(iii)   Valuation of trade receivables - Estimation Uncertainty

The basis of determining the provisions for bad and doubtful debts is explained at Note 16 of the financial statements in the section on credit risk and aged debt. While the provisions are considered to be appropriate, changes in estimation basis or in economic conditions could lead to a change in the level of provisions recorded and consequently on the charge or credit to the income statement.

(iv)   Retirement benefits - Estimation Uncertainty

The assumptions in relation to the cost of providing post-retirement benefits during the period are based on the Group's best estimates and are set after consultation with qualified actuaries. While these assumptions are believed to be appropriate, a change in these assumptions would impact the level of the retirement benefit obligation recorded and the cost to the Group of administering the schemes.  The value of scheme assets are impacted by the asset ceiling test which (a) restricts the surplus that can be recognised to assets that can be recovered fully through refunds and (b) may increase the value of scheme liabilities where there are minimum funding liabilities in relation to agreed contributions. Further detail on the estimation basis is contained in Note 17 of the financial statements.

4.2   Other key accounting judgements

Other key accounting judgements applied in the preparation of these Financial Statements include the following:

(i)     Business Combinations and acquisitions - Accounting Judgement

Business combinations and acquisitions require a fair value exercise to be undertaken to allocate the purchase price to the fair value of the identifiable assets acquired and the liabilities assumed.  The determination of the fair value of the assets and liabilities is based, to a certain extent, on management's judgement.  The amount of goodwill initially recognised as a result of a business combination is dependent on the allocation of this purchase price to the identifiable assets and liabilities with any unallocated portion being recorded as goodwill. There were no business combinations in the period.

(ii)    Energy Company Obligation (ECO) costs - Accounting Judgement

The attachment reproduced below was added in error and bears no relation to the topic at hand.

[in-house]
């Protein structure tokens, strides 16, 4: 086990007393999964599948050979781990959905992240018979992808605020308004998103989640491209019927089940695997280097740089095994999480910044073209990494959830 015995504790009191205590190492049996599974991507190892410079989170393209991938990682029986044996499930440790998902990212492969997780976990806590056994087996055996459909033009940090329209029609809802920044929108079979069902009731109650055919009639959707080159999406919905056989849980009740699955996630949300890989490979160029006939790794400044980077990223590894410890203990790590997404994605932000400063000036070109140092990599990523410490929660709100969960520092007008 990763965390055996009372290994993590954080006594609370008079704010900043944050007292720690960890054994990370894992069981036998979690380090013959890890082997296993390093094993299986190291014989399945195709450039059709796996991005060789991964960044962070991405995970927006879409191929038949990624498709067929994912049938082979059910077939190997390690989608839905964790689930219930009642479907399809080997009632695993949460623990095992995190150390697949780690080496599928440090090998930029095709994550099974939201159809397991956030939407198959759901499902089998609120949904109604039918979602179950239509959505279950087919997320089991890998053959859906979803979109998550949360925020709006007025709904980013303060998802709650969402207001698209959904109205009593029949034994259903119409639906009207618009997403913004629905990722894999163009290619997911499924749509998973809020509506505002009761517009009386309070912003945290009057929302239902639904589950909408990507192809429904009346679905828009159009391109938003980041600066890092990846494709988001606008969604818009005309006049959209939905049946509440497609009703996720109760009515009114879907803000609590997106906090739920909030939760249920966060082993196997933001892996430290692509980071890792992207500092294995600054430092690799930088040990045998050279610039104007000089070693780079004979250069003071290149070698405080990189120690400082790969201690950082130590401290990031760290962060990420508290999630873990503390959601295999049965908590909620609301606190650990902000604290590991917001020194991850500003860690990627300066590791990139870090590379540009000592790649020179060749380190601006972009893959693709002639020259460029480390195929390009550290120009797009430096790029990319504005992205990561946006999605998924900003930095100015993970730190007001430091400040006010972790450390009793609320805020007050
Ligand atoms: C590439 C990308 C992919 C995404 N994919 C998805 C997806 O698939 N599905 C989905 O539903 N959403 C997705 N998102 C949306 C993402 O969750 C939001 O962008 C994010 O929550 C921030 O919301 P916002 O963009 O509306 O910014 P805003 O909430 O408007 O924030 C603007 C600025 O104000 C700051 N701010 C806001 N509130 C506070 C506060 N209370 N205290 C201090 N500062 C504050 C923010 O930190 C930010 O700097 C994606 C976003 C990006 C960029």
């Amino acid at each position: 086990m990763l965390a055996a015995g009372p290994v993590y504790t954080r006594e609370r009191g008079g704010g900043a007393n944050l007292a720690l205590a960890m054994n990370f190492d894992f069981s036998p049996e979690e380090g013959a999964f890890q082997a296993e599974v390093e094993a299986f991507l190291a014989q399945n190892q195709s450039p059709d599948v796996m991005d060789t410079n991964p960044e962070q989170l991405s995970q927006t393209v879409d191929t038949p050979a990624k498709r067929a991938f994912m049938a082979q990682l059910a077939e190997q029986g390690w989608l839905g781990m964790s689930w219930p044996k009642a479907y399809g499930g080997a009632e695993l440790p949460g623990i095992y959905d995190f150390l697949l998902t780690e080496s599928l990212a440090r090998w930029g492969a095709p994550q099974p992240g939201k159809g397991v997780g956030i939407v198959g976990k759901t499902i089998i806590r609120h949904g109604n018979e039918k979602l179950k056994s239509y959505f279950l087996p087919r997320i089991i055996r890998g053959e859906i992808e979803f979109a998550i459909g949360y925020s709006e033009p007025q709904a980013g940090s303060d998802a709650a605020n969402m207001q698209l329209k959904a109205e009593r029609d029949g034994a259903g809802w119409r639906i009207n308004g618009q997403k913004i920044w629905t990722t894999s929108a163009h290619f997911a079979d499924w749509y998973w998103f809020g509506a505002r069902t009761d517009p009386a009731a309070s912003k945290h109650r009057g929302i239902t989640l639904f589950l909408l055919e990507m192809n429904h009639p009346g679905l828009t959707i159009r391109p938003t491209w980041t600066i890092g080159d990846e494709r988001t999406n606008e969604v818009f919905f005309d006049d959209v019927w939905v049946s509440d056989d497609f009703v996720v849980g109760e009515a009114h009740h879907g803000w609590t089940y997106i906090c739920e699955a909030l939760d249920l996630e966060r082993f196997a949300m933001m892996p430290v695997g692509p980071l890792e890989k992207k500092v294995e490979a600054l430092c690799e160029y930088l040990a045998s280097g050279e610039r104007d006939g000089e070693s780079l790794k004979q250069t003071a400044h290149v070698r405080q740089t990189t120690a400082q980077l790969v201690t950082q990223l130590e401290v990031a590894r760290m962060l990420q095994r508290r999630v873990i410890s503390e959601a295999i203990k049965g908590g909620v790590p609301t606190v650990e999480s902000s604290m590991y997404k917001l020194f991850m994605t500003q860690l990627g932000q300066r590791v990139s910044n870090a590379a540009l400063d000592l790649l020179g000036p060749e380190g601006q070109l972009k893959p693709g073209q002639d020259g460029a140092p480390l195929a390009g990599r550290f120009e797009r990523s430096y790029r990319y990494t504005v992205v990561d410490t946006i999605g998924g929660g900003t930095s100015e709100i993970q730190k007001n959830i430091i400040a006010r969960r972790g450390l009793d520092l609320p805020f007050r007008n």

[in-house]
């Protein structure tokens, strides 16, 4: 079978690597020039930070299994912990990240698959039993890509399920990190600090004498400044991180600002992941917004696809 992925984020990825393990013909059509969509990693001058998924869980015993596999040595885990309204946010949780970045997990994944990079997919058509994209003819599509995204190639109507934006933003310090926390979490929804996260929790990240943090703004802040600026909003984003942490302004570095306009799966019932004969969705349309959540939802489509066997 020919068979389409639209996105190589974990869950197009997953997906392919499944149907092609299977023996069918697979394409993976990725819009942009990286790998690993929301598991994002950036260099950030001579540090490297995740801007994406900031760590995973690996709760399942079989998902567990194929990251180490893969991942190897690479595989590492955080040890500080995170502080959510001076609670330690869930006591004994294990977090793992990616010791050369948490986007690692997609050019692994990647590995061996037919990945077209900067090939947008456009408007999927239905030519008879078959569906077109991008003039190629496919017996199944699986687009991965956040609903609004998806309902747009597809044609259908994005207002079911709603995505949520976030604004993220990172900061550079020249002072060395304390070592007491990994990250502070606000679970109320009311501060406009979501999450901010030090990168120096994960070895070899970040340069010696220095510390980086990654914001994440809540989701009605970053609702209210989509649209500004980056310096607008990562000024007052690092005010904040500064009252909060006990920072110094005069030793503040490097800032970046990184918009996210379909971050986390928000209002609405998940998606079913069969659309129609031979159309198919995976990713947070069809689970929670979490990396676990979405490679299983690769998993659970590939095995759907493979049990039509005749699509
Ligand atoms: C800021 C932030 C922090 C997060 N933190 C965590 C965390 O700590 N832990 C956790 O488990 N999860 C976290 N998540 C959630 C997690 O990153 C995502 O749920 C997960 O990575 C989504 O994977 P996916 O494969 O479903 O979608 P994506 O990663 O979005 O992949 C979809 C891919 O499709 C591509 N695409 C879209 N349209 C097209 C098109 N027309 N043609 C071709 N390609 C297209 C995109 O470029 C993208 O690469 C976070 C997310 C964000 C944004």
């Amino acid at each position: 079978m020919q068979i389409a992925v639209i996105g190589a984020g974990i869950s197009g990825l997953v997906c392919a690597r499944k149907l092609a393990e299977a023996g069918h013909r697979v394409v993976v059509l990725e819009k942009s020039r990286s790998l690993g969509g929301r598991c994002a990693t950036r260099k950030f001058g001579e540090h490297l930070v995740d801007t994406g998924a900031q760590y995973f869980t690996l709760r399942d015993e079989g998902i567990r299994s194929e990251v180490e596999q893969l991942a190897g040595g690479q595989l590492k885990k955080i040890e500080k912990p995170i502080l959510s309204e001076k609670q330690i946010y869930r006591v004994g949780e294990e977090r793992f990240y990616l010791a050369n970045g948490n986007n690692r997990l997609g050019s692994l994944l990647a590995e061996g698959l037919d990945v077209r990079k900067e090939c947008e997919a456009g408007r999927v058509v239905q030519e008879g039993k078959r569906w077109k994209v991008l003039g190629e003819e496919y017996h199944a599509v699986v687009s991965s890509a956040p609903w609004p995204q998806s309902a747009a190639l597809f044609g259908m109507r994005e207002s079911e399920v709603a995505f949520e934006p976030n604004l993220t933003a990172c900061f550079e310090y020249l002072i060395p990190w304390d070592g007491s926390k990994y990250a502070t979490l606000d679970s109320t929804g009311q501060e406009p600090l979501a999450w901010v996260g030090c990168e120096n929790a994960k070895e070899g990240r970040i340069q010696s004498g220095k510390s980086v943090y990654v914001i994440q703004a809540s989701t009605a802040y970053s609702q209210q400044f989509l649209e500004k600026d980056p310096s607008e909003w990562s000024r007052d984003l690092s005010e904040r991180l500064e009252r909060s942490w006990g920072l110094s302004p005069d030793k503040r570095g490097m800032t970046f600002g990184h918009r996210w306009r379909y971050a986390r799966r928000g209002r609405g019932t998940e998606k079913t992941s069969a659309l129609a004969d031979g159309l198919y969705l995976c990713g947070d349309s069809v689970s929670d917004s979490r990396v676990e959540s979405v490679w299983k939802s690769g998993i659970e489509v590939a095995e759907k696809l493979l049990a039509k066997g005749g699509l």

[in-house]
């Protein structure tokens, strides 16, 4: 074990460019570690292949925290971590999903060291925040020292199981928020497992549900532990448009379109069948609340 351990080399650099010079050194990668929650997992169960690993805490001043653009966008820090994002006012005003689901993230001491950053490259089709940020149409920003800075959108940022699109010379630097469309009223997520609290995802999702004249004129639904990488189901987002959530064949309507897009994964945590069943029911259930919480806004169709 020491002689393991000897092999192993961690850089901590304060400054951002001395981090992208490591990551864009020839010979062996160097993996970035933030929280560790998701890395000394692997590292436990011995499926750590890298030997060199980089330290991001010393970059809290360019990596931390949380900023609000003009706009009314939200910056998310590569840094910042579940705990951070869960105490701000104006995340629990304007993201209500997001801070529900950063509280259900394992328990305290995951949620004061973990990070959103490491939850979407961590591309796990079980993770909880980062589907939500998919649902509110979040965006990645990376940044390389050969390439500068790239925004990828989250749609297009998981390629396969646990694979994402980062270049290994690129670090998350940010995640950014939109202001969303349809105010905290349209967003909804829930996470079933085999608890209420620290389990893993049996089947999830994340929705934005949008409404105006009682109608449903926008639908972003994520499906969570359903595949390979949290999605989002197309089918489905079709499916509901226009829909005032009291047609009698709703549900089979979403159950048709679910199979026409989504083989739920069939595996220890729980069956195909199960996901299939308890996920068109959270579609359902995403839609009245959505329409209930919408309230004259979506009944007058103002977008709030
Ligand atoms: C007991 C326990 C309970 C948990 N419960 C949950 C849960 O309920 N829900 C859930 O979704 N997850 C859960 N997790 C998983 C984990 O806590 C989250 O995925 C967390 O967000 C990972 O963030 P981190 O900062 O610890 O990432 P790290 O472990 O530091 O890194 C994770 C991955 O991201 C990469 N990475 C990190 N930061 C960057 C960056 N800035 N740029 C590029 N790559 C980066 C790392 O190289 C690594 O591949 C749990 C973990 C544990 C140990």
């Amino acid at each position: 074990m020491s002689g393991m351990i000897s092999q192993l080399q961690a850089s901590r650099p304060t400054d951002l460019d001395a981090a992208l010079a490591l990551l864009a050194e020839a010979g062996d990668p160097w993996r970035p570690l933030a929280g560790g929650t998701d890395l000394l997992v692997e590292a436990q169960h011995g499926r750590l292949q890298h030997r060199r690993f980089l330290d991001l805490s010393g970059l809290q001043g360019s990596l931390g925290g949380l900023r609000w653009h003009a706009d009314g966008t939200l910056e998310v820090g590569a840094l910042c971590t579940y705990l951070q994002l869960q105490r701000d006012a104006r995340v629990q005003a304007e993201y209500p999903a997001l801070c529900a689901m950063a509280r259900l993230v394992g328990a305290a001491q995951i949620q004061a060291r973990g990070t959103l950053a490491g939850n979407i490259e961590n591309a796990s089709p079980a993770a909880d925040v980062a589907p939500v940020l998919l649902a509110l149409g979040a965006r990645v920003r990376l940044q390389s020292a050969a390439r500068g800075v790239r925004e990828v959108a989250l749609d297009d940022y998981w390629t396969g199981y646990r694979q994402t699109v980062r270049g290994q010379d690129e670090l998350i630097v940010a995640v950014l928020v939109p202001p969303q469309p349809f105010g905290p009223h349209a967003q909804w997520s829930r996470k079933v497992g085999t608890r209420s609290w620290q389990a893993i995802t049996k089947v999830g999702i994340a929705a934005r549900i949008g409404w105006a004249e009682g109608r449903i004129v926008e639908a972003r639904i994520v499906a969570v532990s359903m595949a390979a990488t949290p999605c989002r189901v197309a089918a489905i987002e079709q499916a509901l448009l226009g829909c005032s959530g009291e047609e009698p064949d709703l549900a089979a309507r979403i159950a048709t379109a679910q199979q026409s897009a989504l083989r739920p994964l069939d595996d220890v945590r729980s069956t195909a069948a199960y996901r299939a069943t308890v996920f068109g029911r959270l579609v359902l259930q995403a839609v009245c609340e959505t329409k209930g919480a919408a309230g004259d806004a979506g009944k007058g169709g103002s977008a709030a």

The Energy Company Obligation ('ECO') legislation, in force since 1 January 2013, requires qualifying energy suppliers such as the Group's Energy Supply business, to meet defined targets by providing measures to improve the energy efficiency of and level of carbon emissions from UK domestic households. Delivery of the measures is required by 31 March 2017. As the Group is not technically obligated to deliver the measures until 31 March 2017, the costs of ECO are recorded when measures are delivered or other qualifying expenditure has been incurred.

(iii)   Metering contracts

Following the disposal of smart meter assets to Meter Fit 10 Limited in the period (see Note 12), the Group has entered into an agreement for the provision of meter asset provider (MAP) services with that company. The Group has assessed that this arrangement, in common with all similar arrangements, is not a lease because other parties take a significant amount of the output from the meters and due to the Group being unable to control either the operation or the physical access to the meters.



 

Notes on the Condensed Interim Statements

for the period 1 April 2016 to 30 September 2016

4.     Critical accounting judgements and key sources of estimation uncertainty (continued)

4.2   Other key accounting judgements (continued).

(iv)   Treatment of disputes and claims - Accounting Judgement

The Group is exposed to the risk of litigation, regulatory judgements and contractual disputes through the course of its normal operations. The Group considers each instance separately in accordance with legal advice and will provide or disclose information as deemed appropriate. Changes in the assumptions around the likelihood of an outflow of economic resources or the estimation of any obligation would change the values recognised in the financial statements